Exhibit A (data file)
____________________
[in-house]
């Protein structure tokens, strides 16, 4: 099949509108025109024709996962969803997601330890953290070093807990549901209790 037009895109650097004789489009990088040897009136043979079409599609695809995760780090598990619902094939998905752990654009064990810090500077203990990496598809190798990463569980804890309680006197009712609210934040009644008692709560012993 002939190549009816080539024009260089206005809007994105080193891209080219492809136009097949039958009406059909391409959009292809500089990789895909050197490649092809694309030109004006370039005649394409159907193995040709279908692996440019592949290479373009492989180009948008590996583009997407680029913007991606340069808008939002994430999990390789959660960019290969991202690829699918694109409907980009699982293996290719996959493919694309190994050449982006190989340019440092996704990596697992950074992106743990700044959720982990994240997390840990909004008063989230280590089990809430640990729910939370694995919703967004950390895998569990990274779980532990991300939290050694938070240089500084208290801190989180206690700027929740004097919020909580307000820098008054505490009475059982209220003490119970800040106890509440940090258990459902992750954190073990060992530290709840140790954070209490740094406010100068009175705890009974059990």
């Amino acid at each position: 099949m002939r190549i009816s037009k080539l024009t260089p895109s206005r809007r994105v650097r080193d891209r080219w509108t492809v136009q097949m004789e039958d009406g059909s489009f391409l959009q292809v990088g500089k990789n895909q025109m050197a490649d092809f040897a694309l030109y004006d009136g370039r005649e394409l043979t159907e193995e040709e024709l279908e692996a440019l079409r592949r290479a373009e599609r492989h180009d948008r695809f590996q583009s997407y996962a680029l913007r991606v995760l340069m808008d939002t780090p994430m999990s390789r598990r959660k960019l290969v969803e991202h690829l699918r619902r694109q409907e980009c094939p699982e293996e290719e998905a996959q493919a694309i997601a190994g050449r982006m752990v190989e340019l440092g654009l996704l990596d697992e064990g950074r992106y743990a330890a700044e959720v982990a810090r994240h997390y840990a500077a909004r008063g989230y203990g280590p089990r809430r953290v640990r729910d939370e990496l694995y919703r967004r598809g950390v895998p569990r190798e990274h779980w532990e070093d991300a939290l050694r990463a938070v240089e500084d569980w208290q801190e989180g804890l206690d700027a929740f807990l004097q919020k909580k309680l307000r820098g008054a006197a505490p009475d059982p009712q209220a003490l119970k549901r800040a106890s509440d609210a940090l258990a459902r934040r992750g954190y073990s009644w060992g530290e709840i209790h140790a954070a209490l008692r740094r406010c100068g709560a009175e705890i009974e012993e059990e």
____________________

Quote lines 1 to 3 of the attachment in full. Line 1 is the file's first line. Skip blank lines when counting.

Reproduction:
[in-house]
């Protein structure tokens, strides 16, 4: 099949509108025109024709996962969803997601330890953290070093807990549901209790 037009895109650097004789489009990088040897009136043979079409599609695809995760780090598990619902094939998905752990654009064990810090500077203990990496598809190798990463569980804890309680006197009712609210934040009644008692709560012993 002939190549009816080539024009260089206005809007994105080193891209080219492809136009097949039958009406059909391409959009292809500089990789895909050197490649092809694309030109004006370039005649394409159907193995040709279908692996440019592949290479373009492989180009948008590996583009997407680029913007991606340069808008939002994430999990390789959660960019290969991202690829699918694109409907980009699982293996290719996959493919694309190994050449982006190989340019440092996704990596697992950074992106743990700044959720982990994240997390840990909004008063989230280590089990809430640990729910939370694995919703967004950390895998569990990274779980532990991300939290050694938070240089500084208290801190989180206690700027929740004097919020909580307000820098008054505490009475059982209220003490119970800040106890509440940090258990459902992750954190073990060992530290709840140790954070209490740094406010100068009175705890009974059990």
């Amino acid at each position: 099949m002939r190549i009816s037009k080539l024009t260089p895109s206005r809007r994105v650097r080193d891209r080219w509108t492809v136009q097949m004789e039958d009406g059909s489009f391409l959009q292809v990088g500089k990789n895909q025109m050197a490649d092809f040897a694309l030109y004006d009136g370039r005649e394409l043979t159907e193995e040709e024709l279908e692996a440019l079409r592949r290479a373009e599609r492989h180009d948008r695809f590996q583009s997407y996962a680029l913007r991606v995760l340069m808008d939002t780090p994430m999990s390789r598990r959660k960019l290969v969803e991202h690829l699918r619902r694109q409907e980009c094939p699982e293996e290719e998905a996959q493919a694309i997601a190994g050449r982006m752990v190989e340019l440092g654009l996704l990596d697992e064990g950074r992106y743990a330890a700044e959720v982990a810090r994240h997390y840990a500077a909004r008063g989230y203990g280590p089990r809430r953290v640990r729910d939370e990496l694995y919703r967004r598809g950390v895998p569990r190798e990274h779980w532990e070093d991300a939290l050694r990463a938070v240089e500084d569980w208290q801190e989180g804890l206690d700027a929740f807990l004097q919020k909580k309680l307000r820098g008054a006197a505490p009475d059982p009712q209220a003490l119970k549901r800040a106890s509440d609210a940090l258990a459902r934040r992750g954190y073990s009644w060992g530290e709840i209790h140790a954070a209490l008692r740094r406010c100068g709560a009175e705890i009974e012993e059990e």